Ten Individuals Arrested for Health Care Fraud
|U.S. Attorney’s Office January 19, 2012|
SAN JUAN, PR—On January 12, 2012, a federal grand jury returned two indictments against 10 individuals for conspiracy to commit health care fraud, announced Rosa Emilia Rodríguez-Vélez, United States Attorney for the District of Puerto Rico. The investigation was led by the Department of Health and Human Services, Office of the Inspector General (HHS-OIG), with the collaboration of the United States Secret Service (USSS) and the Federal Bureau of Investigation (FBI).
Gilberto Gómez, president of Monte Mar Health Corporation (Monte Mar), PROMEDS Medical Inc. (PROMEDS) and Quality Care Medical Supply (Quality); Yolanda García-Rodríguez, aka “Yolanda Gómez,” wife of Gómez and president of PROMEDS, secretary/treasurer of Monte Mar and an authorized official of Quality; Lissette Acevedo, independent sales coordinator; Doctor Francisco Garrastegui; Luisa Nieves, independent sales coordinator; Glendaly Báez, billing director for Monte Mar, PROMEDS and Quality; Mario Rivera, independent sales coordinator; and Marcos Sarraga, independent sales coordinator, are charged in a 39-count indictment for conspiracy to commit health care fraud and a forfeiture allegation of $1,956,750.54. The government seeks to forfeit two bank accounts, one investment account, and a Gallery Plaza Condominium located in the Condado area in San Juan, Puerto Rico.
The indictment alleges that from on or about November, 2008, until on or about May, 2010, Monte Mar submitted at least 1,518 false and fraudulent claims to Medicare totaling approximately $2,993,127.35 for Durable Medical Equipment (DME) that was not medically necessary, causing Medicare to disburse approximately $1,440,597.65. In March 2010, the indictment further alleges that after Monte Mar had been placed in a pre-payment status by Medicare, defendants Gilberto Gómez and Yolanda García-Rodríguez purchased PROMEDS and submitted false claims to Medicare seeking reimbursement for DME, including power wheelchairs, power pressure reducing air mattresses and knee orthosis. PROMEDS submitted at least 359 fraudulent claims to Medicare totaling approximately $786,368.34, causing Medicare to disburse approximately $335,493.12. In October 2010, the indictment alleges that a third company, Quality, was purchased by Gómez and García-Rodríguez after PROMEDS had been placed in a pre-payment status by Medicare. From on or about October 2010, until May, 2011, Quality submitted at least 115 false claims to Medicare totaling approximately $298,321.26, causing Medicare to disburse approximately $180,659.77. The indictment alleges a total amount of $4,077,816.95 fraudulently billed by using Monte Mar, PROMEDS and Quality, where Medicare disbursed a total of approximately $1,956,750.54.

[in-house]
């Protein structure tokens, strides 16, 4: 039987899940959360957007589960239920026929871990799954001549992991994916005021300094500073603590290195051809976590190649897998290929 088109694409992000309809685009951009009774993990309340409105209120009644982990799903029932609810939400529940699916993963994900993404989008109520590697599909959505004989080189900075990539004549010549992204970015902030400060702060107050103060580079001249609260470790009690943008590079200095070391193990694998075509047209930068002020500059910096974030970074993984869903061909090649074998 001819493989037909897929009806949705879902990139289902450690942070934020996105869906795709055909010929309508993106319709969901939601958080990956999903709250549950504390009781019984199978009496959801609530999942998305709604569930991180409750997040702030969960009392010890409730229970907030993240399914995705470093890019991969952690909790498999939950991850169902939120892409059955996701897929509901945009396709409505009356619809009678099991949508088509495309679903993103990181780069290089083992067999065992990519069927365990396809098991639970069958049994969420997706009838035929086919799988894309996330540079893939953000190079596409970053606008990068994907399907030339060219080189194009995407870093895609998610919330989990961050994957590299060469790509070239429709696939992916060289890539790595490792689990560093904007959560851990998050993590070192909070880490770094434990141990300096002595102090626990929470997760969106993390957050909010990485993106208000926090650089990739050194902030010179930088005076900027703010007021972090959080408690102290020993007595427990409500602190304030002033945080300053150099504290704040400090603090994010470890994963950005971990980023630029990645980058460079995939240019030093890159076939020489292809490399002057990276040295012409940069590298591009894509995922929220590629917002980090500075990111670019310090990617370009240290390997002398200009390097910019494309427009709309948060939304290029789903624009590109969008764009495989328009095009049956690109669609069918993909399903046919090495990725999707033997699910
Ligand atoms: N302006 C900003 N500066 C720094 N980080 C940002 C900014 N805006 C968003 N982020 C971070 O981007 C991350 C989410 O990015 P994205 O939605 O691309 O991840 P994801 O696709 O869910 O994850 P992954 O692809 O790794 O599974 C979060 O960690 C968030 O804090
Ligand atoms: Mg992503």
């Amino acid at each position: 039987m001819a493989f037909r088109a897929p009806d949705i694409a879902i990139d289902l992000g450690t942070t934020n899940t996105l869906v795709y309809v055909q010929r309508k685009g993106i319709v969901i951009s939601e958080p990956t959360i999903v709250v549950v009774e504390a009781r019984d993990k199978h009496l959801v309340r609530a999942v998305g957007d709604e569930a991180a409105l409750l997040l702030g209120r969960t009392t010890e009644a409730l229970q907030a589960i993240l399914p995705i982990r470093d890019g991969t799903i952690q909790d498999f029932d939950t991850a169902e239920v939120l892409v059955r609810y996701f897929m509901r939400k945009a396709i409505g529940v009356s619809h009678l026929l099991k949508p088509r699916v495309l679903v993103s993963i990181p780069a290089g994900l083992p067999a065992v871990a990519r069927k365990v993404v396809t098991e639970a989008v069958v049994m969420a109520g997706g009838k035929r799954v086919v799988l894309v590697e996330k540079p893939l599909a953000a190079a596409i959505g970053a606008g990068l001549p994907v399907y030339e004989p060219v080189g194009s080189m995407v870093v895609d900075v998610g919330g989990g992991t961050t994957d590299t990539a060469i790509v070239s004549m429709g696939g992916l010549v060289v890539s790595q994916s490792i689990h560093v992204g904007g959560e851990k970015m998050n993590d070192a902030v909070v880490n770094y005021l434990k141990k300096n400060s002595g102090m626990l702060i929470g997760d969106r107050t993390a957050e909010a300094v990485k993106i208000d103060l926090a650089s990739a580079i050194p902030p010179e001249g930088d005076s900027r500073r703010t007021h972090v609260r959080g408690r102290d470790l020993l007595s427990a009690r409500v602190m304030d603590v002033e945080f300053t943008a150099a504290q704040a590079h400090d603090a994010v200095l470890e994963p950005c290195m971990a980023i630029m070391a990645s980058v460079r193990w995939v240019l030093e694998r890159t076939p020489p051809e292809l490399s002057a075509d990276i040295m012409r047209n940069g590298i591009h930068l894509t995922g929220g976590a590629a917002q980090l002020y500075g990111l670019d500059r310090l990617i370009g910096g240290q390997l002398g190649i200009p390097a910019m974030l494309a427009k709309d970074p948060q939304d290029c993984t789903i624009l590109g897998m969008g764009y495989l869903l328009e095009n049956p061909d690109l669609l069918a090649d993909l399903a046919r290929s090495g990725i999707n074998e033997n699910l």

Doctor Francisco Garrastegui was a physician licensed to practice medicine in Puerto Rico but not a Medicare provider. Garrastegui signed and completed false progress notes, prescriptions, Certificate of Medical Necessity (CMNs) and Statements of Ordering Physician for Medicare beneficiaries that were billed by Monte Mar, PROMEDS and Quality. The doctor was paid kickbacks by the three health corporations for the preparation of these false documents. The other defendants’ participation during the conspiracy involved the creation and submission of the fraudulent claims to Medicare.